Carneiro, Victor Alves 1,2 ; de Oliveira, Simone Torres 1 ; Silva, Rondinely Lima 1 ; Duarte, Humberlania de Sousa 1 ; Silva, Maria Laina 1 ; Carneiro Matos, Maria Nagila 1 ; Bastos Cavalcante, Rafaela Mesquita 1 ; Figueira, Ciro Siqueira 1 ; Lorenzon, Esteban Nicolas 3 ; Cilli, Eduardo Maffud 4 ; Silva da Cunha, Rodrigo Maranguape 1
Background: Ciprofloxacin (Cip) is the most commonly used quinolone in clinical practice; however large-scale use has favored the increase of multiresistant pathogenic microorganisms. Antimicrobial peptides (AMPs) appear to be a promising alternative in potentiating these conventional drugs.
Objective: The aim of this study was to evaluate the effect of the peptide Lys-[Trp6]hy-a1 (lys-a1) on the antimicrobial and antibiofilm activity of ciprofloxacin against clinically relevant gram-negative bacteria.
Methods: The antimicrobial effects of Cip and lys-a1 were assessed by determining the minimum inhibitory concentrations (MICs) and minimum bactericidal concentrations (MBCs). The synergistic action of Cip and lys-a1 was determined by checkerboard assay. The time-kill curve was constructed for the Cip/lys-a1 combination against Pseudomonas aeruginosa ATCC 9027. The antibiofilm activity of this combination was analyzed by crystal violet, colony-forming unit count and atomic force microscopy (AFM).
Results: The data demonstrated that lys-a1 was able to inhibit planktonic growth of strains of P. aeruginosa and Klebsiella pneumoniae both at 125 μg/mL. The fractional inhibitory concentration index (FICi) showed a synergistic effect between Cip and lys-a1 against P. aeruginosa, decreasing the MICs of the individual antimicrobial agents by 4- and 8-fold, respectively. This effect was also observed for the death kinetics and antibiofilm activity. Analysis of the early biofilms (6 h) as well as isolated cells by AFM images evidenced the cell perturbation caused by Cip/lys-a1 treatment.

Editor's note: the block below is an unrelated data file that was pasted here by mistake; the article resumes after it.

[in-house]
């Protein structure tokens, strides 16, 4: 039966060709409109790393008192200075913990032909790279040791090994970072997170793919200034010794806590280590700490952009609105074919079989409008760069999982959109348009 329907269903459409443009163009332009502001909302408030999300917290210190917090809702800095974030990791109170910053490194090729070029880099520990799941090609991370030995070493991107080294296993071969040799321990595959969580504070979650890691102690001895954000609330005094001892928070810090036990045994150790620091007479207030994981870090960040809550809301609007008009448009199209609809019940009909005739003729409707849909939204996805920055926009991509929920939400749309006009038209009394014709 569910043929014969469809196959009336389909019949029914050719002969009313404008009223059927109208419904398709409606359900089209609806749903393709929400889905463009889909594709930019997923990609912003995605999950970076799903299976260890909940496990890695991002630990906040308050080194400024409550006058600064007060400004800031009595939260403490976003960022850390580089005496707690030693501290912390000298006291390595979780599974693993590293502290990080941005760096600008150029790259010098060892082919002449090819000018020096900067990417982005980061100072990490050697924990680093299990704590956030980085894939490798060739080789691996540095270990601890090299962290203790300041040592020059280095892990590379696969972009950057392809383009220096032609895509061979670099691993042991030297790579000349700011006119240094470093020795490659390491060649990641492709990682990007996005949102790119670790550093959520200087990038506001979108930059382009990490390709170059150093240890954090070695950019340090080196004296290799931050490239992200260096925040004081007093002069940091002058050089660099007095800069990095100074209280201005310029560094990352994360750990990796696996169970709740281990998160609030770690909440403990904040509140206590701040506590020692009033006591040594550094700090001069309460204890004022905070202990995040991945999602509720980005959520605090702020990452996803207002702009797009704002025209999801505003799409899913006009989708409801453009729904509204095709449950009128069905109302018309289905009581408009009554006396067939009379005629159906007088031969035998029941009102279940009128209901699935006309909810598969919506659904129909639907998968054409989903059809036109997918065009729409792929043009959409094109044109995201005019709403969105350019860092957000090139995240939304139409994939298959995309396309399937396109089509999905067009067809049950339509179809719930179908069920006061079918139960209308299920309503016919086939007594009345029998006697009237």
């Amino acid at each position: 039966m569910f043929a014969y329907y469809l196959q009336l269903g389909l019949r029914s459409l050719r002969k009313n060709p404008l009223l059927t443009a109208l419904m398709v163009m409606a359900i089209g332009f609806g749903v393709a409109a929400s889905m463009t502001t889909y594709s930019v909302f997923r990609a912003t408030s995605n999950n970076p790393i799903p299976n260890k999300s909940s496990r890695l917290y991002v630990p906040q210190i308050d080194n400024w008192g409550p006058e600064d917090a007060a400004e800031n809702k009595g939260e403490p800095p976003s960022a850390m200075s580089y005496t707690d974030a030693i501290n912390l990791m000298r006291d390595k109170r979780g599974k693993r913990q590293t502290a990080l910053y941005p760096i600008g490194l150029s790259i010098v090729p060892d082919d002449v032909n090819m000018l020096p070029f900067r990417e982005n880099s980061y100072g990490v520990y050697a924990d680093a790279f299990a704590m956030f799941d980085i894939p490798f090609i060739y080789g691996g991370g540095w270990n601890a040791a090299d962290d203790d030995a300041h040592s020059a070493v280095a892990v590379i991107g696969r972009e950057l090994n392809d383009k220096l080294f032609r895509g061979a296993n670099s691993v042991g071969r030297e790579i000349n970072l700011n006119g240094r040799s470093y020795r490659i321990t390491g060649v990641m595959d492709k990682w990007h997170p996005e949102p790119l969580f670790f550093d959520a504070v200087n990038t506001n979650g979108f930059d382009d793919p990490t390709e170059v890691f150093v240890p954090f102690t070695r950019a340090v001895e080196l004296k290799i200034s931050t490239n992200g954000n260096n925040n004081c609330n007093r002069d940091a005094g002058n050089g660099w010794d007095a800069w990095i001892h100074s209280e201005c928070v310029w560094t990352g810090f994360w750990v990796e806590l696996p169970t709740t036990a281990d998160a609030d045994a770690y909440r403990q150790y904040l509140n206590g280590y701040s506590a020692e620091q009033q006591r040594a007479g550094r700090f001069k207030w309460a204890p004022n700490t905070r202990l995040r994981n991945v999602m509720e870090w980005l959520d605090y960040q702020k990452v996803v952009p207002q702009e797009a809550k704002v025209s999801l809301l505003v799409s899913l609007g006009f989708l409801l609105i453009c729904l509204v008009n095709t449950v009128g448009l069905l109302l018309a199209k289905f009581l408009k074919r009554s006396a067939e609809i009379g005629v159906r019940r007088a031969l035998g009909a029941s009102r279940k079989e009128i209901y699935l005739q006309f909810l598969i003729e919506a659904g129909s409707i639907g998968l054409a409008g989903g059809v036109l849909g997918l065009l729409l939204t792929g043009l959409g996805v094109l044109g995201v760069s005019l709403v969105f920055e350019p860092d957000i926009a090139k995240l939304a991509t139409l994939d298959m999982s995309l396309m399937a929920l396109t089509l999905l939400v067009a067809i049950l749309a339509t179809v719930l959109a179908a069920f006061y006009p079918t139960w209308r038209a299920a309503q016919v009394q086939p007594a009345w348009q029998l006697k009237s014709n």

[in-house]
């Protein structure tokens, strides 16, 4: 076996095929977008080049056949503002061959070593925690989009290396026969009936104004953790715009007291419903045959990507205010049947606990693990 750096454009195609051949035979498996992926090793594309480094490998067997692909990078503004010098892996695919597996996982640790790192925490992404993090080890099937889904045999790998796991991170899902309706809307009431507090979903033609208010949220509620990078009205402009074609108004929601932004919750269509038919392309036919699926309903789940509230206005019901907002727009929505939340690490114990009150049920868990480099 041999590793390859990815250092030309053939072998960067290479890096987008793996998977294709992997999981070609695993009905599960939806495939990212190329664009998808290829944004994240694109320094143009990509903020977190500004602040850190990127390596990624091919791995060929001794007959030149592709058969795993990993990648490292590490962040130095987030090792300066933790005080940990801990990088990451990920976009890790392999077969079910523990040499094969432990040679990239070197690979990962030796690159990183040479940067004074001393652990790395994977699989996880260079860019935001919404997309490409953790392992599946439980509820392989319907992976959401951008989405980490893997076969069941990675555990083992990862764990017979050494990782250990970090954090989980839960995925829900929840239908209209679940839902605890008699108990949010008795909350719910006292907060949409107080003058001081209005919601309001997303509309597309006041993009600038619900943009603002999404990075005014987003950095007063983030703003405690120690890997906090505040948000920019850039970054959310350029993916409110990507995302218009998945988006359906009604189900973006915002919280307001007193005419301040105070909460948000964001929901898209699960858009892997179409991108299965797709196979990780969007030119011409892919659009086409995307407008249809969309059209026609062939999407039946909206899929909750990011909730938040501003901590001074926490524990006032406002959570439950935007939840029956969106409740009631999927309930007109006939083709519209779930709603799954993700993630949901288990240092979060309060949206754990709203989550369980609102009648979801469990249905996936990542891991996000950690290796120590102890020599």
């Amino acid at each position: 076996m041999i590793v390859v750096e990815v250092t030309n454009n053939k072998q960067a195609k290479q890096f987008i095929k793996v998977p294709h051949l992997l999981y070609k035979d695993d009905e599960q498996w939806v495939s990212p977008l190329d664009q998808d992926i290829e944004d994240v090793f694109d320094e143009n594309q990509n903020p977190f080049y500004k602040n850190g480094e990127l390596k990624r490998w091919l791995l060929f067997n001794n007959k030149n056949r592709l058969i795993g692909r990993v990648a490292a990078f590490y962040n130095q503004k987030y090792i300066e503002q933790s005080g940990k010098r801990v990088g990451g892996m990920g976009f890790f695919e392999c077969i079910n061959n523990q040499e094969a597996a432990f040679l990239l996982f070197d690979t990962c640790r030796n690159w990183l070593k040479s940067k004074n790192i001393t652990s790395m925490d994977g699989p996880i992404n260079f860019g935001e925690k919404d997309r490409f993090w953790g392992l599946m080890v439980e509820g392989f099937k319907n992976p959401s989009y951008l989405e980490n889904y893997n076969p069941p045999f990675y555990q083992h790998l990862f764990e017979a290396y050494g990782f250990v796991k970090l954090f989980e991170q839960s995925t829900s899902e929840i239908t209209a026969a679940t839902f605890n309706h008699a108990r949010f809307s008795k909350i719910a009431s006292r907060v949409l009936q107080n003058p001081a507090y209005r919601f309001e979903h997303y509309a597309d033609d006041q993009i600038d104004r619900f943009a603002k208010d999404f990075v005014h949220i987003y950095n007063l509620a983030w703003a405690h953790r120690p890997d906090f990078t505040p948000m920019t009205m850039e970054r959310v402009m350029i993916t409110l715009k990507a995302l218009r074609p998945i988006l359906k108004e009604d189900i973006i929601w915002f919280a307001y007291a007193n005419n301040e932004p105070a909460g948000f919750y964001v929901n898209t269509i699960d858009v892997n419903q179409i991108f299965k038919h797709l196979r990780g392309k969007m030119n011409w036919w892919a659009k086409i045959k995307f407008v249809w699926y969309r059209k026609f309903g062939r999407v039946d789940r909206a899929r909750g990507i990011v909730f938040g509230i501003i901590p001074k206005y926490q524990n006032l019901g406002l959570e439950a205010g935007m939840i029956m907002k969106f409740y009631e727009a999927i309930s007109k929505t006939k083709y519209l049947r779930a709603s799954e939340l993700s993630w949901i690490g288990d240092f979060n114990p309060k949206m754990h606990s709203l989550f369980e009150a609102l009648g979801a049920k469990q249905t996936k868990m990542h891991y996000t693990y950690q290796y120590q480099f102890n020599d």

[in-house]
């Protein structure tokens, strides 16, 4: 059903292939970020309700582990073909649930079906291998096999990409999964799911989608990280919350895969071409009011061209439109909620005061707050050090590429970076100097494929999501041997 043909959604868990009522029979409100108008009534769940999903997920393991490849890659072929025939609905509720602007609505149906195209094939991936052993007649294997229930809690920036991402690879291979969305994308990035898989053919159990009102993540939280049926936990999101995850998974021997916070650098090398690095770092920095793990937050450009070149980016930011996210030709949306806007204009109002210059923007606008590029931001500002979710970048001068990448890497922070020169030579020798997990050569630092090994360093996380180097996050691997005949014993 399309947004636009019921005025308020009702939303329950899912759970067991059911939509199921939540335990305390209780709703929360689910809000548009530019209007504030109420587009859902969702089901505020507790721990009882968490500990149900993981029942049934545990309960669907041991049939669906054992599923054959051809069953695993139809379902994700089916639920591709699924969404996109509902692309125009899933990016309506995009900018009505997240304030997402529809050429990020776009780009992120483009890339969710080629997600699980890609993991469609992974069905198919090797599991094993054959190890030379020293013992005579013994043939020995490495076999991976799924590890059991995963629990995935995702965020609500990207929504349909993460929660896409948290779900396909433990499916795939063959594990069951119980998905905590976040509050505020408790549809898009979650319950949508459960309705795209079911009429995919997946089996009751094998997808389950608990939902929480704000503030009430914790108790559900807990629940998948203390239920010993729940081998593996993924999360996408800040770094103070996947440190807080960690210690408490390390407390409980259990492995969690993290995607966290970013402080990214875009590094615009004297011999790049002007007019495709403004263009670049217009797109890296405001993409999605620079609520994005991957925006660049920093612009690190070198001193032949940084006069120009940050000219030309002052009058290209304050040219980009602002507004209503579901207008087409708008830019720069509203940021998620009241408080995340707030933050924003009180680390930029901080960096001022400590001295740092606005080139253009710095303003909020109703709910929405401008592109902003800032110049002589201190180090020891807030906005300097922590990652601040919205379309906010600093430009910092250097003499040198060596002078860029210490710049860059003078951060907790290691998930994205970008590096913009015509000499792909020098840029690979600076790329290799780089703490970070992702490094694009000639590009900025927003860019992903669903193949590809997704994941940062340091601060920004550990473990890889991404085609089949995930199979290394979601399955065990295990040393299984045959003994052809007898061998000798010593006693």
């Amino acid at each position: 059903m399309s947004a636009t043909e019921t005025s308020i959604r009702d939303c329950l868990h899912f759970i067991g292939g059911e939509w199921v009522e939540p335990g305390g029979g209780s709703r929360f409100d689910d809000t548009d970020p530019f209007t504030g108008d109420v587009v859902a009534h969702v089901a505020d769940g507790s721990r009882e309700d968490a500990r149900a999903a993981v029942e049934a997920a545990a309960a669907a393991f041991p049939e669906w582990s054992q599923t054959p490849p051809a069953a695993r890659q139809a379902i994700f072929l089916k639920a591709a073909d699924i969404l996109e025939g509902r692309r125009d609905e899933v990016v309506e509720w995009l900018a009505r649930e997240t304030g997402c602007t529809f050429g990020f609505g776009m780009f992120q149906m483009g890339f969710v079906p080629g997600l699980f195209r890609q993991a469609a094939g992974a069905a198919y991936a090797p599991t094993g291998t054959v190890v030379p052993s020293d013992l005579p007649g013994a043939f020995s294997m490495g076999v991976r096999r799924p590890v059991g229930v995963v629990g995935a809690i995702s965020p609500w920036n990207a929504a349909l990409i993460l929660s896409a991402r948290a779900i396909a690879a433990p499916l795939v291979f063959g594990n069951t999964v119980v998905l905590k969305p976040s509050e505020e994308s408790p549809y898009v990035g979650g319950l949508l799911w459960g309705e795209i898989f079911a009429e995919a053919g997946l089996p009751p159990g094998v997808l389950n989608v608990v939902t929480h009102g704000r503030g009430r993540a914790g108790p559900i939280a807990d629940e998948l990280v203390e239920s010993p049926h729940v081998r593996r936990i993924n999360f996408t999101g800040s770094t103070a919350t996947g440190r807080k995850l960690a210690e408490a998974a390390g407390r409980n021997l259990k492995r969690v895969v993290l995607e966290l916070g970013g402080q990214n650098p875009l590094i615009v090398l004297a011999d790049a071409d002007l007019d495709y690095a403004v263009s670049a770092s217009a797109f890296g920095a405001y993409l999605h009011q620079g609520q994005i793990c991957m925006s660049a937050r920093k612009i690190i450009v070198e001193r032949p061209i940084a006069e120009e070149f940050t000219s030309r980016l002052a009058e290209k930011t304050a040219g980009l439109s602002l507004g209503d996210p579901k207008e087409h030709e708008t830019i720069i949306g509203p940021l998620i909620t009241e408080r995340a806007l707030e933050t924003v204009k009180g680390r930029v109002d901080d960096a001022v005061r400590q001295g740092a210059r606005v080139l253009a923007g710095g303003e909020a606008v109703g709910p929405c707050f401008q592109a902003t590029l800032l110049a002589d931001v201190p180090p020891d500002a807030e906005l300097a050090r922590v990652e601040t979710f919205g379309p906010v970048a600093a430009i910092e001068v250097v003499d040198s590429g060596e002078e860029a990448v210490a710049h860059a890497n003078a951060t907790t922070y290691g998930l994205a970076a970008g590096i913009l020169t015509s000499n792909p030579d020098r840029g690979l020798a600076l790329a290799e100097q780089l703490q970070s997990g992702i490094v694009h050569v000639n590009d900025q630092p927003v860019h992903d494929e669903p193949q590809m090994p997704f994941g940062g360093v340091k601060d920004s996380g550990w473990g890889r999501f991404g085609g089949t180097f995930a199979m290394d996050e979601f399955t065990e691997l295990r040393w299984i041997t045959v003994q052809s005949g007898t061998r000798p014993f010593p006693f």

Conclusion: These data suggest that lys-a1 has biotechnological potential as a therapeutic tool for the treatment of infections caused by clinically relevant microorganisms, especially P. aeruginosa.
1 Laboratory of Biofilms and Antimicrobial Agents (LaBAM), Faculty of Medicine, Federal University of Ceara – UFC, Sobral, Brazil
2 University Center INTA UNITA, Center of Bioprospecting & Molecular Experimentation – NUBEM, Sobral – Brazil
3 Medical Research Laboratory, Federal University of Jatai, Jatai, Brazil
4 Department of Biochemistry and Chemical Technology, Estate University of Sao Paulo – UNESP, Araraquara, Brazil
Link to article: https://www.eurekaselect.com/181016/article